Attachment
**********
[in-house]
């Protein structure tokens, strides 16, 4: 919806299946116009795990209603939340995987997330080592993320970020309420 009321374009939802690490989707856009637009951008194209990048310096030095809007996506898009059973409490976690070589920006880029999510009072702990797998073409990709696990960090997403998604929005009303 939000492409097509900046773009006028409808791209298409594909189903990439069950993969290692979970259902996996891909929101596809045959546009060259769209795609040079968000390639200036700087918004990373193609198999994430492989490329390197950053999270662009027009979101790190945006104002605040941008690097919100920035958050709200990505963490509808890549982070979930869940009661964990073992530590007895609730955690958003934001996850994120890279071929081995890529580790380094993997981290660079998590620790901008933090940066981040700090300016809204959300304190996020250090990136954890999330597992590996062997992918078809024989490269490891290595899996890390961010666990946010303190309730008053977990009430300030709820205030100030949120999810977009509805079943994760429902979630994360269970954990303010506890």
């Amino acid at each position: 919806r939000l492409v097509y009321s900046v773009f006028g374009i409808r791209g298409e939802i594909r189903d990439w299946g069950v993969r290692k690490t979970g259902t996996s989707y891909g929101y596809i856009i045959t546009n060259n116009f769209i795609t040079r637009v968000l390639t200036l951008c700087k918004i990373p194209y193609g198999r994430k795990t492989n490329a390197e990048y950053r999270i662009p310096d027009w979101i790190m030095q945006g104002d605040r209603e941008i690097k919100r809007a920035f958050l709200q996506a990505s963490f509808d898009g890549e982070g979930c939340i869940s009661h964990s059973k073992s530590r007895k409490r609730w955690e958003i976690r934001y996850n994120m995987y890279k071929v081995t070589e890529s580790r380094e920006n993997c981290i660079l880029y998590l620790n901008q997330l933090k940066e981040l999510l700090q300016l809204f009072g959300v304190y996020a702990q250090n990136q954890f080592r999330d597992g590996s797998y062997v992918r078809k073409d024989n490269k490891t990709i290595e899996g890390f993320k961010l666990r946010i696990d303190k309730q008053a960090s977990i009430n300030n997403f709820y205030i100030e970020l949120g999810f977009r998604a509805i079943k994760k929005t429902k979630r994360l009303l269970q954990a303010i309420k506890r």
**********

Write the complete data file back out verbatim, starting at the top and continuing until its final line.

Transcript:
[in-house]
């Protein structure tokens, strides 16, 4: 919806299946116009795990209603939340995987997330080592993320970020309420 009321374009939802690490989707856009637009951008194209990048310096030095809007996506898009059973409490976690070589920006880029999510009072702990797998073409990709696990960090997403998604929005009303 939000492409097509900046773009006028409808791209298409594909189903990439069950993969290692979970259902996996891909929101596809045959546009060259769209795609040079968000390639200036700087918004990373193609198999994430492989490329390197950053999270662009027009979101790190945006104002605040941008690097919100920035958050709200990505963490509808890549982070979930869940009661964990073992530590007895609730955690958003934001996850994120890279071929081995890529580790380094993997981290660079998590620790901008933090940066981040700090300016809204959300304190996020250090990136954890999330597992590996062997992918078809024989490269490891290595899996890390961010666990946010303190309730008053977990009430300030709820205030100030949120999810977009509805079943994760429902979630994360269970954990303010506890």
């Amino acid at each position: 919806r939000l492409v097509y009321s900046v773009f006028g374009i409808r791209g298409e939802i594909r189903d990439w299946g069950v993969r290692k690490t979970g259902t996996s989707y891909g929101y596809i856009i045959t546009n060259n116009f769209i795609t040079r637009v968000l390639t200036l951008c700087k918004i990373p194209y193609g198999r994430k795990t492989n490329a390197e990048y950053r999270i662009p310096d027009w979101i790190m030095q945006g104002d605040r209603e941008i690097k919100r809007a920035f958050l709200q996506a990505s963490f509808d898009g890549e982070g979930c939340i869940s009661h964990s059973k073992s530590r007895k409490r609730w955690e958003i976690r934001y996850n994120m995987y890279k071929v081995t070589e890529s580790r380094e920006n993997c981290i660079l880029y998590l620790n901008q997330l933090k940066e981040l999510l700090q300016l809204f009072g959300v304190y996020a702990q250090n990136q954890f080592r999330d597992g590996s797998y062997v992918r078809k073409d024989n490269k490891t990709i290595e899996g890390f993320k961010l666990r946010i696990d303190k309730q008053a960090s977990i009430n300030n997403f709820y205030i100030e970020l949120g999810f977009r998604a509805i079943k994760k929005t429902k979630r994360l009303l269970q954990a303010i309420k506890r």